DETROIT — The newly launched D:hive, a hub for resources to live, work, engage or start a business in Detroit, announced Thursday that it has doubled the capacity for the fall session of Build, its business and project planning class for micro-entrepreneurs. D:hive created Build in response to the growing interest in social, cultural and economic entrepreneurship in Detroit, and is expanding its offerings due to the high demand.
By the end of summer, Build will have graduated 45 Detroit entrepreneurs from its four sessions completed since winter 2012.
With dozens currently on the waiting list, D:hive responded to the increasing demand for the eight-week curriculum by adding two classes for the fall.
“Detroit is increasingly fertile ground for smaller, locally focused startups and projects,” explained D:hive executive director Jeff Aronoff. “The entrepreneurs we’re seeing at D:hive are not only talented, but eager to connect their success to the growing energy in Detroit. In response, the community is providing extraordinary levels of support and resources not readily accessible in other places.”
D:hive is designed to welcome new recruits and assist existing innovators in the city, in order to grow and keep more talent in Detroit. Its storefront Welcome Center provides individuals with information, connections and key tools they need to live, work and engage in the city. D:hive is located in the heart of downtown Detroit, at 1253 Woodward Ave. D:hive is a project of the Downtown Detroit Partnership, with support from the Hudson-Webber Foundation, Quicken Loans/Rock Ventures, Model D Media, Detroit Economic Growth Corp. and others.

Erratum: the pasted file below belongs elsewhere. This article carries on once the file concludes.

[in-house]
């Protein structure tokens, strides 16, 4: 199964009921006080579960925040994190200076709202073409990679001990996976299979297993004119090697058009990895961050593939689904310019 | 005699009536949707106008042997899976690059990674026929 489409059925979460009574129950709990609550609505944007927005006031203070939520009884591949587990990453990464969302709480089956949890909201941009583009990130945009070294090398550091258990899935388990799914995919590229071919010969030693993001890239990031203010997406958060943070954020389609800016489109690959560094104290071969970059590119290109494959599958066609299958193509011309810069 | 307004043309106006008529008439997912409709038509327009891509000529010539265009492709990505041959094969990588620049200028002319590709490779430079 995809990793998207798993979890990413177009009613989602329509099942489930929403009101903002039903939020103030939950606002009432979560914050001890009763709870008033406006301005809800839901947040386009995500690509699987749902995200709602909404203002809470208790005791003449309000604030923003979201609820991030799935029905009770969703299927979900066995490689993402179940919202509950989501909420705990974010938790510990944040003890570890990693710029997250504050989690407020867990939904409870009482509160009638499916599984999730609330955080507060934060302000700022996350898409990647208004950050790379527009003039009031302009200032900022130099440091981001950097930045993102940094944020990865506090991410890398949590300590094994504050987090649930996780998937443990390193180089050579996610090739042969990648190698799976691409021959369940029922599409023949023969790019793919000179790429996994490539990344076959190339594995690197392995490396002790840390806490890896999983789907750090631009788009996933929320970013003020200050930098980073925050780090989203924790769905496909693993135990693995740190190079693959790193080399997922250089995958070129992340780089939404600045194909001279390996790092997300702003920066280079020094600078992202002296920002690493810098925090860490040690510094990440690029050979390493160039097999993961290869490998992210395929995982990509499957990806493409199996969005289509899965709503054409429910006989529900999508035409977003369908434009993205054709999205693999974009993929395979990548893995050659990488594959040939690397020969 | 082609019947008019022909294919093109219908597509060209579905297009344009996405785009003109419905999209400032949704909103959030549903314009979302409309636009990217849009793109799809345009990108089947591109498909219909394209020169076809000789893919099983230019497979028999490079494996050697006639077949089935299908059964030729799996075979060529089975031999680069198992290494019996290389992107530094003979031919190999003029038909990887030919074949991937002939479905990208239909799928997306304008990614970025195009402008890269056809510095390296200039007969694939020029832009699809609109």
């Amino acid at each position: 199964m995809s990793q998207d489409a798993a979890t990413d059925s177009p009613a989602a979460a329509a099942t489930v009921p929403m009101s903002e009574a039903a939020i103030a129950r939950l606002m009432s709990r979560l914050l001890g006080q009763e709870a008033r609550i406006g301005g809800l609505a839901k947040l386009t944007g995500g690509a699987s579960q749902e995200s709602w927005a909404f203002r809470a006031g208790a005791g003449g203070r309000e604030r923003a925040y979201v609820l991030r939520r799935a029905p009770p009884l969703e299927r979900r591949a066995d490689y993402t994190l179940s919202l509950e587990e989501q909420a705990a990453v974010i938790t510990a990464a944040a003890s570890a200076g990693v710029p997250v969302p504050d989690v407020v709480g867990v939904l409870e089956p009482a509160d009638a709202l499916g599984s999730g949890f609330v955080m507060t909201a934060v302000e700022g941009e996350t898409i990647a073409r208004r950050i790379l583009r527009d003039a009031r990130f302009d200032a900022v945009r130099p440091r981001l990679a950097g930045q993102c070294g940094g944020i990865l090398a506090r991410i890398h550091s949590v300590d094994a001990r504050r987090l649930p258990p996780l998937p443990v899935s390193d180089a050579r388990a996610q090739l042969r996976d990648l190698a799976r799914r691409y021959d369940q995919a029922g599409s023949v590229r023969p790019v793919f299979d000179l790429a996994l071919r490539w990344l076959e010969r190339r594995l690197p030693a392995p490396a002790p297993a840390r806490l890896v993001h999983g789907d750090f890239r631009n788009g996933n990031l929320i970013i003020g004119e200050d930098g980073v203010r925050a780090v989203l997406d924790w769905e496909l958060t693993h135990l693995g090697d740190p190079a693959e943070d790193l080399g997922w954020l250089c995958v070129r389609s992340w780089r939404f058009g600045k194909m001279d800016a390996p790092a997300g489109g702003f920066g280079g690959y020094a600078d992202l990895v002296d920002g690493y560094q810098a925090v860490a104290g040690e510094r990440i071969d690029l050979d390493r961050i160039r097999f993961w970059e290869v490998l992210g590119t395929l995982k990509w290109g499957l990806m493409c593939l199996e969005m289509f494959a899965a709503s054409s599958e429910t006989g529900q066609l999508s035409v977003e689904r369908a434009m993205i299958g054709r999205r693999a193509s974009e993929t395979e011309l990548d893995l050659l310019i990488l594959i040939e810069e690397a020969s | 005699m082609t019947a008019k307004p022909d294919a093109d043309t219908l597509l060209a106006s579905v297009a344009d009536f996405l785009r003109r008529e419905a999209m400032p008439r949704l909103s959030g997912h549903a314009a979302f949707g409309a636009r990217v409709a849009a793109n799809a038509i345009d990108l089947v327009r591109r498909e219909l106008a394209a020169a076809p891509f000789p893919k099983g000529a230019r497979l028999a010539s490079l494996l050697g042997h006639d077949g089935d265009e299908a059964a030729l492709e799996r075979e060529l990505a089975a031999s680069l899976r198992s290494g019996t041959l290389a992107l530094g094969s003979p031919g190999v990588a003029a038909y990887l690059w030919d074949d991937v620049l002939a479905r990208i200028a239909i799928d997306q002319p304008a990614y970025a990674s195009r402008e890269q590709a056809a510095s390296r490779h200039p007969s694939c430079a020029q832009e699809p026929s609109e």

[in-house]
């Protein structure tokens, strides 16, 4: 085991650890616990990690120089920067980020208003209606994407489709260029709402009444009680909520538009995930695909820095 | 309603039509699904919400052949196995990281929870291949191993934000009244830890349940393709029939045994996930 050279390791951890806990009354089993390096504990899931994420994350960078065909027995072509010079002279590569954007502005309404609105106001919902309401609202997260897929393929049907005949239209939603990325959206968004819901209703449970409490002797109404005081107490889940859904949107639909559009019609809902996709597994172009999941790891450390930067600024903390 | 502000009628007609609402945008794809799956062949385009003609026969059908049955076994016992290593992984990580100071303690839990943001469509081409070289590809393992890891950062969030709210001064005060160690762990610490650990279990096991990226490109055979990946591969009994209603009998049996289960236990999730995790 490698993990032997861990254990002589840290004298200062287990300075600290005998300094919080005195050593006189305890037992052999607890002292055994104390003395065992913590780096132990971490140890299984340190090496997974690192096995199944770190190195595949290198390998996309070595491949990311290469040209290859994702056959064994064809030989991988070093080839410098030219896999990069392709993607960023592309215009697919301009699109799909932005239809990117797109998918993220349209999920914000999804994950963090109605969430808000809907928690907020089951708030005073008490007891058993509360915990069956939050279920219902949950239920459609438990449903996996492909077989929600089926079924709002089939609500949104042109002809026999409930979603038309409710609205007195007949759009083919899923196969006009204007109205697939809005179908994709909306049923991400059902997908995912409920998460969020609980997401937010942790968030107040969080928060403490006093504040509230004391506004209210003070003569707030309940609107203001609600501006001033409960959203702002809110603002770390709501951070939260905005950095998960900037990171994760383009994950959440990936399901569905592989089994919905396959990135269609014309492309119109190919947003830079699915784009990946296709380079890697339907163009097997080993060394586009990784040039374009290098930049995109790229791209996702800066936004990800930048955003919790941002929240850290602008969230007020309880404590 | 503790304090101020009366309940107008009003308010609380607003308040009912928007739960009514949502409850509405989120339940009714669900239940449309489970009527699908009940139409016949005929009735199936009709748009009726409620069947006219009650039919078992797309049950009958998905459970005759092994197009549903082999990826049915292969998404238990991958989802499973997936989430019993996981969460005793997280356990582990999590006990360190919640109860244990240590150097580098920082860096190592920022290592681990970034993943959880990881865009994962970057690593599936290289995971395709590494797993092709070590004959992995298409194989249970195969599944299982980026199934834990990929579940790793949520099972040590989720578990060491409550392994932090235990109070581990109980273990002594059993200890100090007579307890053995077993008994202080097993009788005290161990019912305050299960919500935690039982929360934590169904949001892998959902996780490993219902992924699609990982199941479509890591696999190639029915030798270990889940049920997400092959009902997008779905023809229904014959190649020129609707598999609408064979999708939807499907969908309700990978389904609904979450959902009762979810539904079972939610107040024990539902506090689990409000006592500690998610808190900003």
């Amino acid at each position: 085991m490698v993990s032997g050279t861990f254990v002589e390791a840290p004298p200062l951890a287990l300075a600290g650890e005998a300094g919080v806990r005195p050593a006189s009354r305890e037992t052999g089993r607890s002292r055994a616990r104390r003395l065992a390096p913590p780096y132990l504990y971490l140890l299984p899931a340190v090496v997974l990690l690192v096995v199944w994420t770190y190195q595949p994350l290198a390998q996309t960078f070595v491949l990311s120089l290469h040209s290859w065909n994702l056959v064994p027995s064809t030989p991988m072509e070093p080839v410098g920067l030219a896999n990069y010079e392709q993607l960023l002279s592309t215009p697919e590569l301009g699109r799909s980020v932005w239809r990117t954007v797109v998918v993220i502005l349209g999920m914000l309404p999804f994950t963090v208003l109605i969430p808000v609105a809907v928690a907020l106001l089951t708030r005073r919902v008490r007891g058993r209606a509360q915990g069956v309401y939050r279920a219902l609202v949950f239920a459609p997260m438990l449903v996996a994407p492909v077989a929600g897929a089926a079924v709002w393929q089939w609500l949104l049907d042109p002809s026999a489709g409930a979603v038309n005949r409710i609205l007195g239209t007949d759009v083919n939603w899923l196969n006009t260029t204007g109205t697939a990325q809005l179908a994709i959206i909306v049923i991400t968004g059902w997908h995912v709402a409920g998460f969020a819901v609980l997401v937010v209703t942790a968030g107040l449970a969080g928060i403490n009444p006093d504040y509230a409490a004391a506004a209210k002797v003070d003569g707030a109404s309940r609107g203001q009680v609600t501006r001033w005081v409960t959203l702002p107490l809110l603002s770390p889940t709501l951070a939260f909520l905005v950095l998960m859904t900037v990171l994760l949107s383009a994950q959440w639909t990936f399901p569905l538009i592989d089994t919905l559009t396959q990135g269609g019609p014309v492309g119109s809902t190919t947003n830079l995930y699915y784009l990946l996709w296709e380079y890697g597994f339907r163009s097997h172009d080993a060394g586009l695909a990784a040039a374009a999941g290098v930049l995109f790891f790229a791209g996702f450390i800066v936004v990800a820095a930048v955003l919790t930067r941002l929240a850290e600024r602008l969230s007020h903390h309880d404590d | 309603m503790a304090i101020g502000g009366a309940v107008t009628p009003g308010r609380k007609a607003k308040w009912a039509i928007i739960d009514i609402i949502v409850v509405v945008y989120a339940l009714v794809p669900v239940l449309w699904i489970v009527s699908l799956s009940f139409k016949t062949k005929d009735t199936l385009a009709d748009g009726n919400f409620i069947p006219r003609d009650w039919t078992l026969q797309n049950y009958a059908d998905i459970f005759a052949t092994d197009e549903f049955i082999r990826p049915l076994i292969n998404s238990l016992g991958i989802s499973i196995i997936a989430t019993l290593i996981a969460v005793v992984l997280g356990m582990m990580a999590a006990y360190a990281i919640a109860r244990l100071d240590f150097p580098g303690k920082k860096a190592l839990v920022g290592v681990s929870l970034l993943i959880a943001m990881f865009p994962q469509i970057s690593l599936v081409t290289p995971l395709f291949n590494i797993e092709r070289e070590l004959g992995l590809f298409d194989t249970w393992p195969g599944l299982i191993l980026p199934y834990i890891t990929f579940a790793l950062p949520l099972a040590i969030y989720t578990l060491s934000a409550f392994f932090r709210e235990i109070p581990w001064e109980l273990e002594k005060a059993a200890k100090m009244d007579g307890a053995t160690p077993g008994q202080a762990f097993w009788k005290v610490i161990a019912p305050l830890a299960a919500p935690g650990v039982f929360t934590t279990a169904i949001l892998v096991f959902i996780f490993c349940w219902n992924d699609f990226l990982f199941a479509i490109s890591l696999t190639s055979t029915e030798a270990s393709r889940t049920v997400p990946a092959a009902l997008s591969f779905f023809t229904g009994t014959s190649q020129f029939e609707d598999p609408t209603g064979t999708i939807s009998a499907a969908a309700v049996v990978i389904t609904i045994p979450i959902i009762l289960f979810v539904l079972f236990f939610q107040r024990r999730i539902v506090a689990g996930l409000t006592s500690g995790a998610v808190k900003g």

Build is based on a nationally recognized curriculum that has been successful in Chattanooga, Tenn. and Cincinnati, Ohio having graduated more than 2,000 entrepreneurs. The two fall classes of Build will run eight weeks, from September to November. Interested parties can apply online at www.dhivedetroit.org/build.
Build guides participants through the process of developing a business plan in a collaborative environment, with the insight of community experts and a particular emphasis on fundamentals and sustainability. After graduating, participants have access to ongoing mentorship and strategic business advice from D:hive staff and partners, as well as community support, funding, guidance and other resources.
“Between the type of program it is, in terms of working with other entrepreneurs, and the D:hive staff, Build has helped me take my business to the next level,” said Angelique Robinson, owner of Treats by Angelique, which makes specialty desserts. “My relationship with D:hive has been definitely ongoing; I’m now applying for Hatch Detroit [the competition for small businesses] and [D:hive] has been helping me put together my essay.” She hopes to win funding to open a storefront sweet shop.
Another such resource Build participants have access to is D:pop, a retail space and collaboration of D:hive with Margarita Barry’s Detroit Pop LLC. Launched in late June as a shop inside D:hive, D:pop features rotating products and a pop-up style installation, providing retail opportunity for local entrepreneurs, artisans and other creators. It currently offers products from the companies of two Build graduates, Beau Bien Fine Foods and Public Threads.